Featherstone: It's time to supersize fast food workers' wages
It was a protest with a simple message.
"Can't survive, can't survive," chanted several hundred workers from McDonald's, Burger King, Wendy's, Taco Bell, Domino's, Papa John's and KFC outlets throughout the city, marching around Union Square on Monday. "Can't survive on $7.25."
Reysha Colon, 21, who was on strike from a Burger King in the Bronx, explained, smiling shyly, that she never comes to protests. "I never come to strike."
Yet Colon joined thousands of other fast food workers in this week's nationwide strike because she needs higher wages. Visibly pregnant, she has other problems in her store as well. Management has reduced full-time workers' hours to halftime, to avoid paying for their health insurance, she says. This is common practice in the fast food industry.
The striking workers are asking for an hourly wage of $15. The industry will argue that this is too high, but the companies are just being greedy. There's no good reason why Colon and her colleagues can't be paid the living wage they deserve.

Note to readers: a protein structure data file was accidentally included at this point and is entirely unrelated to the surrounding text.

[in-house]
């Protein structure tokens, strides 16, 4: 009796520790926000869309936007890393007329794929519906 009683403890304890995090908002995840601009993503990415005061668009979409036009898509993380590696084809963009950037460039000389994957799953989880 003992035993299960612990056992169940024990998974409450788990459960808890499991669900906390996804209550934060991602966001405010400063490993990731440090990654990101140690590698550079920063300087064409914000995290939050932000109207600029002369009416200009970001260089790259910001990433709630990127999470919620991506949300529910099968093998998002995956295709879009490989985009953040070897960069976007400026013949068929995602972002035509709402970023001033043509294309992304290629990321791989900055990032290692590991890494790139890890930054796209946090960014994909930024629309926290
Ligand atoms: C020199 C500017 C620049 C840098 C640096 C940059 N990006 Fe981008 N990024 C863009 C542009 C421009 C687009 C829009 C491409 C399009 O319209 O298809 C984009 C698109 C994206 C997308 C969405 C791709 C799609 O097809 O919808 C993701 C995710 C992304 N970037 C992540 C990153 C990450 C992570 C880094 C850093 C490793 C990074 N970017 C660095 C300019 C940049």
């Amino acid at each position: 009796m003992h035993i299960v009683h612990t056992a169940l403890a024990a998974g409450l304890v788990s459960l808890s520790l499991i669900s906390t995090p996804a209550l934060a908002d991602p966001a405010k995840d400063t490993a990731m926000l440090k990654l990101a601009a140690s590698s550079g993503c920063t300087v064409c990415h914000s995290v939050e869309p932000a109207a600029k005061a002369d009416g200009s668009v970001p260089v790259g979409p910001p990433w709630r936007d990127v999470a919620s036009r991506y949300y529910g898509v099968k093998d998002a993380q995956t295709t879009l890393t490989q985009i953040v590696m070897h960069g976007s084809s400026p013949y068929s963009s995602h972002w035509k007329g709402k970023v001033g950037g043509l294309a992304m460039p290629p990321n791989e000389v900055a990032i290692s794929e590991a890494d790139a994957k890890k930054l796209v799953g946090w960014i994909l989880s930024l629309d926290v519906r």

Often fast food companies and their apologists claim that raising wages penalizes consumers by driving prices upward. But University of Kansas School of Business researcher Arnobio Morelix found that if McDonald's doubled its workers' wages, the cost of a Big Mac would go up only 68 cents, while a Dollar Meal would increase to a barely-noticeable $1.17 (though I guess they'd have to change the name). His model assumes profits are kept at the same absolute number.
In reality, this raise could be accomplished with a smaller price hike: In his model, Morelix doubled all McDonald's employees' salaries -- including that of the CEO, who makes $8.75 million. Just doubling the wages of the hourly workers would be much cheaper.
The industry often claims that fast food jobs are a steppingstone to a better life for workers. But a new study by the National Employment Law Project shows that managerial positions make up just 2.2 percent of jobs in the fast food industry: Prospects for upward mobility are thus quite dismal.
Raising fast-food wages to $15 an hour would make a serious difference to many working New Yorkers and their families, and would hurt no one. It's badly needed, and long overdue.
Liza Featherstone lives and writes in Clinton Hill, Brooklyn.